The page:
Mick Ireland

Don’t draft me into working for ICE or the IRS.

While I understand that Immigration and Custom Enforcement is a necessary evil in a nation that still attracts the huddled masses seeking to be free of the wrecked economies and ruthless predators of the world, I don’t want my modest tax practice to be conscripted into enforcing bad law.

Nor do I want to have a responsibility for cross-examining clients who I trust are presenting me with bonafide information and documents about their citizenship, income and eligibility for education benefits. If the IRS wants to examine a return, that’s fine, just don’t be making tax preparers like myself operate under a presumption of guilt standard.

But Congress doesn’t want more enforcement — big donors are a fan of minimal enforcement. Let the tax preparers enforce the requirements on little people.

That’s the effect of the “Paid Preparer’s Due Diligence Checklist (Form 8867).” It requires your tax preparer to “make reasonable inquiries to determine the correct, complete and consistent information” qualifying him/her for education credits, child credits or head of household status and keep a record of the results, the questions asked and the client’s responses. Papers, please!

Asking questions is part of the job and I, like all the tax pros I know this side of the White House, ask questions and look at documents to ascertain our client’s tax status. That’s the job. We can’t and won’t file a fake news return.

But going beyond that professional ethic, the IRS requires that we be involuntary witnesses/agents on behalf of the government, custodians creating a written record of the questions we asked, the answers we got, the documents we were shown and a list of documents that were relied upon in preparing the return.  The evidence is to be kept for three years, presumably to be used against taxpayers and the preparers who don’t ask enough of the right questions.

Lawyers being lawyers, it’s always possible to find a weakness in some attorney’s line of questioning: you could have asked this, you shouldn’t have asked that. The examination of O.J. Simpson by the prosecution is still controversial decades later.

Like so many other beleaguered and revenue-starved institutions, the IRS has sought to compensate for its inability to do normal functions, like audits and outreach, by shifting the burden to consumers and their representatives. People that a preparer may have known for 20 or more years are now required to show their driver’s licenses, birth certificates or other proof of citizenship for themselves and their children, the first step in qualifying for education credits or head of household status. And that’s only the beginning of the “due diligence” requirement.

The credits themselves are small, at most amounting to four-figure benefits for a single parent or family. While I would never acquiesce to filing a fake return, I am struck by the Draconian efforts to enforce these provisions while half a trillion (as in $500,000,000) leaks away each year simply because understaffing allows the rest of the rules to go unenforced and the sophisticated big filers to skate. Small leaks are being focused on while the big money shuffles about through complex overseas shelters that cost the government trillions.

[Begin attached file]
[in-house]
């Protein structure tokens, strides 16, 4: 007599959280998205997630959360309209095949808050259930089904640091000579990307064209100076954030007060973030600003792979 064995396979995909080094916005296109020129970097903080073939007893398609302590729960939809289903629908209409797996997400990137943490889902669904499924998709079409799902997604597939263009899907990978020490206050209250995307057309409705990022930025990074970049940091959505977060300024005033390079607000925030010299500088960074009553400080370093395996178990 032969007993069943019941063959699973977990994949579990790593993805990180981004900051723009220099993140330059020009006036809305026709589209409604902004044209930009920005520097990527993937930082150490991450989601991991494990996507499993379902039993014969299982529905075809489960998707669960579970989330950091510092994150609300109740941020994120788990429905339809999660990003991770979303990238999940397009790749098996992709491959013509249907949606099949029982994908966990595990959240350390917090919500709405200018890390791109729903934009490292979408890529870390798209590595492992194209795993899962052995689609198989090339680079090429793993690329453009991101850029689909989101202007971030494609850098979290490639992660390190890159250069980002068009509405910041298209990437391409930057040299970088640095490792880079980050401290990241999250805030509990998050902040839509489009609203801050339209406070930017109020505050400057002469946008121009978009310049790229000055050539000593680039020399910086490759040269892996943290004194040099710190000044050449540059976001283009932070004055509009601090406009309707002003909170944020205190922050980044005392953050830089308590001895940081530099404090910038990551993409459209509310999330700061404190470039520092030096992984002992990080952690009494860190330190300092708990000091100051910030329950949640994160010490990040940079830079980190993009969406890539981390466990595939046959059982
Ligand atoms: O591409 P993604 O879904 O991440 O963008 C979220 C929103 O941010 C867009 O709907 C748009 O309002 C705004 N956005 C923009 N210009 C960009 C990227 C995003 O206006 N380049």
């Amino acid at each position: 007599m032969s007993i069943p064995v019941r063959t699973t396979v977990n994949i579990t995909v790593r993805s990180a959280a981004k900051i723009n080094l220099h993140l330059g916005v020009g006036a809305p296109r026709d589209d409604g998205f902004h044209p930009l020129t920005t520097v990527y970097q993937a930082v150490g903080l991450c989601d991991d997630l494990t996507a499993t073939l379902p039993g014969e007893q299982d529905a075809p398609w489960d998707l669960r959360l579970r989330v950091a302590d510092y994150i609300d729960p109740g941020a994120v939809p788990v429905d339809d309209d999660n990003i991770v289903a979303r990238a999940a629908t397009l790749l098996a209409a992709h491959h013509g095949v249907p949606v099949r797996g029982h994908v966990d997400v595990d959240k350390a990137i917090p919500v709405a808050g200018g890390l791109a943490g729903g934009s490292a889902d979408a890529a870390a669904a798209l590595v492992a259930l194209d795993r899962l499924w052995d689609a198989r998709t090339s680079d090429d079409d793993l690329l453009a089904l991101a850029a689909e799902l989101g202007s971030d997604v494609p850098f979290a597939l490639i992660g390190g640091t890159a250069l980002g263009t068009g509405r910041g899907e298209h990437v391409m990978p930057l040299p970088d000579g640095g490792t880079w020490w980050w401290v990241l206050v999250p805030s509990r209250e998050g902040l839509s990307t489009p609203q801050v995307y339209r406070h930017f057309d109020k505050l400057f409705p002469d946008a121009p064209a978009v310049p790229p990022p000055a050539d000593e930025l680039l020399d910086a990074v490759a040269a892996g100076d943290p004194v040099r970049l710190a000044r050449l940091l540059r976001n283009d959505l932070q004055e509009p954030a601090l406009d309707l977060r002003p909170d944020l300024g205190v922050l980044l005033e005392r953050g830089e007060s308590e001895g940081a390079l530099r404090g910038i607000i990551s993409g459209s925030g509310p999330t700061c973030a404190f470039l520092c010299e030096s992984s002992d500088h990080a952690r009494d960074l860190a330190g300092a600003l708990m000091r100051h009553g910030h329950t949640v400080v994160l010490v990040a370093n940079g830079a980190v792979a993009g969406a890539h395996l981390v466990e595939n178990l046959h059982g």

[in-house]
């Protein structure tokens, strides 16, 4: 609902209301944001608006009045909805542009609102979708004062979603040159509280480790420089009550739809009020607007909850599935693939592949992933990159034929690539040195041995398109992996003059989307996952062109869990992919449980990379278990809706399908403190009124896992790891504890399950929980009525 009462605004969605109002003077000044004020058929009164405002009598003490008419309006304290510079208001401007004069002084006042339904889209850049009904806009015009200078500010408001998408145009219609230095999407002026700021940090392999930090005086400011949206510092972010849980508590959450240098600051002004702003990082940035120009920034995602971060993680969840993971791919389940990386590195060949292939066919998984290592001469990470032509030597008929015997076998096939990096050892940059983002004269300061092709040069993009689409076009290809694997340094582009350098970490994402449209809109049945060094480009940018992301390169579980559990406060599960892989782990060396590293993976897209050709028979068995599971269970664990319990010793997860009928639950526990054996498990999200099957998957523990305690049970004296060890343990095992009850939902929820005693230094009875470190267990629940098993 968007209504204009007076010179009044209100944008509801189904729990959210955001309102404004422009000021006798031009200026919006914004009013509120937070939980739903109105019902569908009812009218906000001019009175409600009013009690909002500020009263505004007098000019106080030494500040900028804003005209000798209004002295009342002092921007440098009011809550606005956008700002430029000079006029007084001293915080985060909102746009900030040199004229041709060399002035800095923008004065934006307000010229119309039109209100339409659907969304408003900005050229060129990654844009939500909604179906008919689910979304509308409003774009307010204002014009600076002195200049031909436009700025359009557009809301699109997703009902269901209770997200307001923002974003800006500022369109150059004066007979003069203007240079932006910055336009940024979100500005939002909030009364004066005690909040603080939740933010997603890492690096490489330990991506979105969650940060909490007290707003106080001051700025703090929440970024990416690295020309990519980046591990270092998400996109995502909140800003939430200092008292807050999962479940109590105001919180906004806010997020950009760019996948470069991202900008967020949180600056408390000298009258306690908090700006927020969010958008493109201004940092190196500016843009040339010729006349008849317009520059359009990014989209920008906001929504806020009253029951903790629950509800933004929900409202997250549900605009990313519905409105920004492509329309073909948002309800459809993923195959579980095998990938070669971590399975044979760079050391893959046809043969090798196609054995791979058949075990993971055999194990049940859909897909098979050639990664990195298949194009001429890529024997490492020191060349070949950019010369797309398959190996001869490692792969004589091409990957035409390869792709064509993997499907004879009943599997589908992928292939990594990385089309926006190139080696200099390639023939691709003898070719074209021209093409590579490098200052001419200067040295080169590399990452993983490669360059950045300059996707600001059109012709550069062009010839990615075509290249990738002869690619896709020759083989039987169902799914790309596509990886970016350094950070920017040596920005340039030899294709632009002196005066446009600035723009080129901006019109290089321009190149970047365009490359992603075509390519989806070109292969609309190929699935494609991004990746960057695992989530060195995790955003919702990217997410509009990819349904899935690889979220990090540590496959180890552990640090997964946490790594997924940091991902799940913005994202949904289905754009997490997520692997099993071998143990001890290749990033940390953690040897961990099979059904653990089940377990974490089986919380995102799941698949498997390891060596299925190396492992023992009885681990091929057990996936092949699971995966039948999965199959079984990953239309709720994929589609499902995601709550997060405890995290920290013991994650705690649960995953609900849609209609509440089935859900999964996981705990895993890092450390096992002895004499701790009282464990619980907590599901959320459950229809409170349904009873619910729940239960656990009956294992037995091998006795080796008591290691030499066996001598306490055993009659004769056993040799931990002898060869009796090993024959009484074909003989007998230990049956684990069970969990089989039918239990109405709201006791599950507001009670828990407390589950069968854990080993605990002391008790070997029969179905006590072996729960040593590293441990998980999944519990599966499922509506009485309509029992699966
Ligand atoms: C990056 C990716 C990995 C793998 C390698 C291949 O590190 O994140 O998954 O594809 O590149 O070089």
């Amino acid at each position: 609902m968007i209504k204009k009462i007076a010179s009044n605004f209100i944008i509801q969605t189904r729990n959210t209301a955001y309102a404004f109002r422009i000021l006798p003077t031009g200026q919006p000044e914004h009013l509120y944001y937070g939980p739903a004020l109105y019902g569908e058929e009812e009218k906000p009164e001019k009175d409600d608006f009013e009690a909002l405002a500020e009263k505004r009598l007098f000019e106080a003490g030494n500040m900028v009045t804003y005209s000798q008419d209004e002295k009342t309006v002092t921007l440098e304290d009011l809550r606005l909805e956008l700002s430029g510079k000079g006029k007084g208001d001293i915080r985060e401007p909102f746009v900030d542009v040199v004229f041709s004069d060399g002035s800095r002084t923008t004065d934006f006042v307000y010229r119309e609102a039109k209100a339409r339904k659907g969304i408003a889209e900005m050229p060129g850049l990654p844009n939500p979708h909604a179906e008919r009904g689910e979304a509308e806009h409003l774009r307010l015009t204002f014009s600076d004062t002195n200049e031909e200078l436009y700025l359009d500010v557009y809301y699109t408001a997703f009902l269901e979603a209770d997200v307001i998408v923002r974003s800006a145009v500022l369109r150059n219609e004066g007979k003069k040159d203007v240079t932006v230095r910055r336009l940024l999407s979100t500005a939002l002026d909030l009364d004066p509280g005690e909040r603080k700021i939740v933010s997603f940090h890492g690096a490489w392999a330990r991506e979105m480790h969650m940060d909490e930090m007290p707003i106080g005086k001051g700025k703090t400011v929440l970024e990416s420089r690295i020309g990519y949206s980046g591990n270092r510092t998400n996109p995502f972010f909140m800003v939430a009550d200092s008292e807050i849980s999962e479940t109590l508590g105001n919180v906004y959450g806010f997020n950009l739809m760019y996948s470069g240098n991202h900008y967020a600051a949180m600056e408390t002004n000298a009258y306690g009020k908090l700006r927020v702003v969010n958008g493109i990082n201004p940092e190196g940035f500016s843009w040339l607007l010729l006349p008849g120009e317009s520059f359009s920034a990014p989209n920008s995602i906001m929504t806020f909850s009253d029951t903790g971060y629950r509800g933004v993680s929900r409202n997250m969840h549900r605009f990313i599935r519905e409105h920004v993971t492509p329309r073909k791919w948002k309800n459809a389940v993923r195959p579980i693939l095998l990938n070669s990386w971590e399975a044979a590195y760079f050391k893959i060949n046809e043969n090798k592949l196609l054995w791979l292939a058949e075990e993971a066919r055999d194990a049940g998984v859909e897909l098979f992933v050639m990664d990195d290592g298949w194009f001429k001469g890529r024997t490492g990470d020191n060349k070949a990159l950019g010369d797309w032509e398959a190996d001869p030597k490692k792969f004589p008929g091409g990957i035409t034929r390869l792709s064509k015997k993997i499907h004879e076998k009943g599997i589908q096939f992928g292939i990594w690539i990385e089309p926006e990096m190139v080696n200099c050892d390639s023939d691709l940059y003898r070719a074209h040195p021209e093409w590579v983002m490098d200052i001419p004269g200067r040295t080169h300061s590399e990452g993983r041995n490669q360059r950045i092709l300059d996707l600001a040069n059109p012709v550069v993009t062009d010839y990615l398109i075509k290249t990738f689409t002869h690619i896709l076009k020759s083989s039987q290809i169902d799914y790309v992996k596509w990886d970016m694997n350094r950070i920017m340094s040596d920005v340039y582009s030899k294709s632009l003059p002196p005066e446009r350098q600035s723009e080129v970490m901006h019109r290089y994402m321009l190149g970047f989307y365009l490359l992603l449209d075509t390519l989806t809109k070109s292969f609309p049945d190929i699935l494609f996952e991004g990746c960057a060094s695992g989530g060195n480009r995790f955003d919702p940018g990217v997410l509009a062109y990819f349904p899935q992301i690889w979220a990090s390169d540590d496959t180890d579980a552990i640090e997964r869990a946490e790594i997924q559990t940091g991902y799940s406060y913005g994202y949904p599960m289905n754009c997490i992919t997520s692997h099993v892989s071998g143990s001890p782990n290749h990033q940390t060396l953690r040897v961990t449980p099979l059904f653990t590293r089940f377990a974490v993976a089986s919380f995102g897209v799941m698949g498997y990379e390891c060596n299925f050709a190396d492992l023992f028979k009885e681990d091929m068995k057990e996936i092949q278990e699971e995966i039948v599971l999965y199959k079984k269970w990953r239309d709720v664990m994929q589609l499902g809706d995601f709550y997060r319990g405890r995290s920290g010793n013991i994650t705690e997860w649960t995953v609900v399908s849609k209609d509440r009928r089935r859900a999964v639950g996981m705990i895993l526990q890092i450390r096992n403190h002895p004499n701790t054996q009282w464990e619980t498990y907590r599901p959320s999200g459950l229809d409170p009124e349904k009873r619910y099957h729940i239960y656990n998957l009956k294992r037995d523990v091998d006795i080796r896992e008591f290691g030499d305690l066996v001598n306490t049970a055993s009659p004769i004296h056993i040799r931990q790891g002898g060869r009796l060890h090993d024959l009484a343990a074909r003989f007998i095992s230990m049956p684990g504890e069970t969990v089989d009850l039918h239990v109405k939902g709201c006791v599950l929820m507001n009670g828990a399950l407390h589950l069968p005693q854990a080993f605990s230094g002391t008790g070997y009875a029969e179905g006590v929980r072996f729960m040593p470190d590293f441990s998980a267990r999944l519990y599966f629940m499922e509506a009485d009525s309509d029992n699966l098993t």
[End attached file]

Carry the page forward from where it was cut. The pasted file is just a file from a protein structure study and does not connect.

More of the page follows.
Thanks to Congressional demagoguery, much of it emanating from the “Freedom Caucus,” and general anti-tax rhetoric, the IRS continues to lay off revenue agents who are charged with going after the multi-millionaires who don’t pay. Each revenue agent returns about $400,000 in tax collections at a cost of about one third of the revenue recovered.

It’s kind of like imposing big fines for parking while letting car thieves off the hook because you don’t want to hire enough cops to do the job.

And now, the Congress is considering another way to increase the burden on small taxpayers: a bipartisan bill that would prohibit the IRS from deploying free software for tax preparation. That’s right, Democrats are in it with the GOP to serve the interests of Intuit-owned TurboTax and other software vendors who don’t want taxpayers to have easy access to tax preparation software. Are you shocked to learn that Intuit contributed $6.8 million to congressional candidates?

Difficulty and complexity are the allies of software vendors. At least 46 other countries have free tax filing — in many of them, your tax return is sent to you already filled out since, for most of us, all the information is already known. The taxpayer in those systems can do a return if the government gets it wrong or new circumstances arise.

Even Colorado has free state tax return filing online athttps://www.colorado.gov/revenueonline/_/#2. Even Intuit offers free software for small filers, but they don’t make it well known and there are a lot of complaints about it.

So here we are at tax day, and Congress continues to make things more difficult for low-income people, easier for high-end cheaters and passes crap like the “Tax Cuts and Jobs Act” that can be summarized in only 800 pages.

Same stuff, different year. Only death remains as certain as tax inequities.

 

mick@sopris.net